Millions of people in the United Kingdom will head to the polling stations on Thursday (7th May) to vote in the 2015 general election. There will however be a large portion of people, whilst eligible, will not cast their vote.
Looking back at the 2010 general election, just 29.7 million out of the 45.6 million people eligible to vote did so. 15.9 million people therefore did not vote.
There may be many reasons for this, such as a disinterest in politics or the election process or competing time commitments. Another key contributor may however be the influence of exposure to conspiracy theories.
Research conducted by Karen Douglas and myself have explored this idea further. We found that when people were exposed to conspiracy theories that argued the government is involved in shady deals and plots, people reported reduced intentions to engage in the political process such as voting. This effect was explained by an increase in feelings of political powerlessness – which is the feeling that one’s action will not impact the political system.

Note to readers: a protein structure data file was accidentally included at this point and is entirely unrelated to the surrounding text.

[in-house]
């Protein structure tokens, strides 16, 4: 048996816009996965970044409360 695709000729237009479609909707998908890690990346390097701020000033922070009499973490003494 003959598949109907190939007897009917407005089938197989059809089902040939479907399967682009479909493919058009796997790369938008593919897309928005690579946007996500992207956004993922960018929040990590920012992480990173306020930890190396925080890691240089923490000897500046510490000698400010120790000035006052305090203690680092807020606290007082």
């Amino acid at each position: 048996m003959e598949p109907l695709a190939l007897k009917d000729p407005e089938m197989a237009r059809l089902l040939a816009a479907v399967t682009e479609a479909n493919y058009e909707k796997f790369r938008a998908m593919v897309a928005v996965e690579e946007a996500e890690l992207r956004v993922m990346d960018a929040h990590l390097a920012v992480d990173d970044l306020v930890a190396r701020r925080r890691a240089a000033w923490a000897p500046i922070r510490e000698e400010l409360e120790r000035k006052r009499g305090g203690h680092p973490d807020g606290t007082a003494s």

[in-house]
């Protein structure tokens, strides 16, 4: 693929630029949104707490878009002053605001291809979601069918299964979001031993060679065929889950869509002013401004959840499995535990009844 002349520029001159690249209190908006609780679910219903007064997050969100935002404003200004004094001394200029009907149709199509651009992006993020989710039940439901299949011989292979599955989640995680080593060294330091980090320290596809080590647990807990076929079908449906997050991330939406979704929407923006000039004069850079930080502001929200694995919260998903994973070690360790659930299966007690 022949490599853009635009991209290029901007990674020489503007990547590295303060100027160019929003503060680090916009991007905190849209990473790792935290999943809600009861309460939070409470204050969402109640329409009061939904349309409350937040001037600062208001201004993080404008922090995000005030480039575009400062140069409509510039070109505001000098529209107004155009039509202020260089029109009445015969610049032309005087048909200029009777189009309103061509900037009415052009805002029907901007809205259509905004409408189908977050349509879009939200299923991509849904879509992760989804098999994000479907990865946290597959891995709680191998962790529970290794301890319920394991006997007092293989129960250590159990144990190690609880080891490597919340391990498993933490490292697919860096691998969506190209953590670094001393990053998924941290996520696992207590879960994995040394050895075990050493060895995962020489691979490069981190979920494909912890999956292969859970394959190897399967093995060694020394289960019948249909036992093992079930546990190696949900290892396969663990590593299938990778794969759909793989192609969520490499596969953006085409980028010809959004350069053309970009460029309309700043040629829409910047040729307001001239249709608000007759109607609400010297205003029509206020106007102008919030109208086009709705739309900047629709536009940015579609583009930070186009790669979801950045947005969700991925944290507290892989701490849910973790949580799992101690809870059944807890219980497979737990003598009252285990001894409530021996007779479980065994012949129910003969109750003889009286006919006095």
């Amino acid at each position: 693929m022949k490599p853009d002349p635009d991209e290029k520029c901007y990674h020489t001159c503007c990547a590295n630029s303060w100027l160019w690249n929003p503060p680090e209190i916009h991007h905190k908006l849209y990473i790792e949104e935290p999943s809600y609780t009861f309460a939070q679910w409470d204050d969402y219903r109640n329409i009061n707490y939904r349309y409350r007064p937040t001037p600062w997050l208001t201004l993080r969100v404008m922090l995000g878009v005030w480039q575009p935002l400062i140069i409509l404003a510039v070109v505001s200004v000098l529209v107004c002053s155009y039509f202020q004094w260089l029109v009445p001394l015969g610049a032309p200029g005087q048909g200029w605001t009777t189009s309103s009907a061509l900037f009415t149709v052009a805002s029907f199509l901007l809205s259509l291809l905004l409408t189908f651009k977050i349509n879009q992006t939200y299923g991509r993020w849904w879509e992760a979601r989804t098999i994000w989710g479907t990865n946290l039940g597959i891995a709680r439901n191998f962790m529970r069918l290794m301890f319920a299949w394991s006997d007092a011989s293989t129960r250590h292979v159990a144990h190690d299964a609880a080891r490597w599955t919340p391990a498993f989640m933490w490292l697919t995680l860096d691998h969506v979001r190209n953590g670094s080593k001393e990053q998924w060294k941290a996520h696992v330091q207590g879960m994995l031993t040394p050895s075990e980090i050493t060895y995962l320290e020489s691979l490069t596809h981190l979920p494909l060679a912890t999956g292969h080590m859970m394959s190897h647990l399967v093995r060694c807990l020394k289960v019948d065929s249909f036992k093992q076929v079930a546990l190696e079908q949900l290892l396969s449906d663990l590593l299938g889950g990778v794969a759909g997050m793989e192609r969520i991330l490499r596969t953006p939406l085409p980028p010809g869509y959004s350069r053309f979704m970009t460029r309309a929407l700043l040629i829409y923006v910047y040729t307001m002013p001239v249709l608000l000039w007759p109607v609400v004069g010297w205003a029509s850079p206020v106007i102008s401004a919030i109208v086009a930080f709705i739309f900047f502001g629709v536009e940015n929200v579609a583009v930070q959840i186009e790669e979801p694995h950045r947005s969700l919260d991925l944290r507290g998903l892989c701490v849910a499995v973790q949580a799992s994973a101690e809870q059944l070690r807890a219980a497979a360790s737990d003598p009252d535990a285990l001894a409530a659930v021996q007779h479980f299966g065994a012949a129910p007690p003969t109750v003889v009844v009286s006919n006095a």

Our research therefore suggests that exposure to government conspiracy theories may increase feelings that one’s action will have little impact, which may lower one’s intention to engage in political behaviours.
People need to vote. If people do not, such disengagement may be detrimental for society and could damage important social systems that are needed for society to function effectively.
Conspiracy theories, with the aid of the Internet, are becoming more popular. Twitter for example, is flourishing with conspiracy theories. This therefore begs the question: Will there be even less people out of the pool of eligible voters going to the polling stations on Thursday than in 2010?
Then, out of those who will not be voting, could conspiracy theories be playing a role? Research to date is suggesting they may be.